Halloween brings out the trickster in many

By Bob Huber: Local Columnist

First they shut down daylight-saving time. Two days later they celebrate Halloween.

Is that a conspiracy or what? The mystery is, who’s behind it?

Here at the Academy for Thorny Plots I’ve researched that question, coming quickly to the conclusion that in both cases I need a government grant for more research.

But I’ve made progress in one area—the conspiracy lies within the medical profession.

(You can’t blame lawyers for everything. In fact, 99 percent of the lawyers give the rest a bad name.)

Here’s how the conspiracy scenario plays out:

Back when Bill Clinton was pinching girls in the second grade, I took it upon myself to launch a Halloween tradition. I got up on my roof and scared Billy Ned out of little kids by yanking a sheeted ghost out of a rose bush by the front door. The sudden ghostly appearance was accompanied by heinous laughter.

You’re probably thinking that was a terrible thing to do, poor kids, but they loved it.

After they wet their pants they couldn’t wait to tell other kids about that house over there where they were passing out giant candy bars and performing a soft shoe routine for all trick-or-treaters. Pretty soon I had kids lined up halfway around the block.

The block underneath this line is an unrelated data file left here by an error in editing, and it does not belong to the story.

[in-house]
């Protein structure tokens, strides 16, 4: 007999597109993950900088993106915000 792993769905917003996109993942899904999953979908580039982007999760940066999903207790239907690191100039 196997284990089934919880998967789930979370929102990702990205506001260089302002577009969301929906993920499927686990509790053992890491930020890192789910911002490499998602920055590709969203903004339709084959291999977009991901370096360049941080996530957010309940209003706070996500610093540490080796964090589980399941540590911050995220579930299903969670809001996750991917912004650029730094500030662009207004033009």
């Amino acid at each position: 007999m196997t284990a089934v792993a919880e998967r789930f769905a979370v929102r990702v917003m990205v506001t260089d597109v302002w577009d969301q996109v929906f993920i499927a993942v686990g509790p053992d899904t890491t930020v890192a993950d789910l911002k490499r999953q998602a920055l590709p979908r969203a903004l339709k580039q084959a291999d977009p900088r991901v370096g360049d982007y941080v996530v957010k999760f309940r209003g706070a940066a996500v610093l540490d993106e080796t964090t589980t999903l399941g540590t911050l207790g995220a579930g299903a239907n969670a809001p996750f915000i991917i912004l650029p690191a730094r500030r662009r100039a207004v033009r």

You’re also probably wondering how this became linked with the medical profession. Well, every year following Halloween and my joyful little prank, I turned into a dripping, sniffling, aching, grumbling monster and had to visit my doctor. In other words, I caught a cold.

My wife, Marilyn, always said, “Serves you right, scaring little kids that way.”

“I scared some of the parents, too,” I replied.

Marilyn shook her head. “Only an out-and-out jerk would get up on a roof on a windy night in October just to prove he can scare little kids. Don’t do it anymore, or I’ll have to starch your shorts again.”

“Point taken,” I said, but the next year when Wal-Mart’s shelves overflowed with costumes, masks and candy, the urge to extend the tradition overwhelmed me. I tried to resist. I drank copious tea. I took tranquilizers. I even asked my pharmacist for a patch. But to no avail.

I improved on the tradition by using a fishing pole with translucent line. I employed a pan lid under the bed sheet for the ghost. And instead of laughing heinously, I emitted a ghostly howl, “Ooooooo! Ooooooo!”

“Get down off the roof and come inside, fool,” Marilyn said. “You’ll catch your death—again.”

“No,” I replied. “A man’s gotta do what a man’s gotta do.”

My doctor didn’t have much sympathy. “You did what?” he said.

“I got up on the roof over the door with a fishing pole and a pan lid under a sheet, and I yanked it up and shouted, ‘Oooooo. Oooooo.’”

“Hmmm,” said my doctor, which he usually reserves for a deadly diagnosis. “I can see this situation calls for a drastic solution. I want you to take this pill in the evening just as it’s getting dark, and then call me the following day.”

What happened next was, I slept through my traditional Halloween performance on the roof. The next day I got a bill from my doctor for keeping me healthy, and across the bottom was a single word, scrawled as only a doctor can scrawl: “TRICK!”

Was that a conspiracy or what?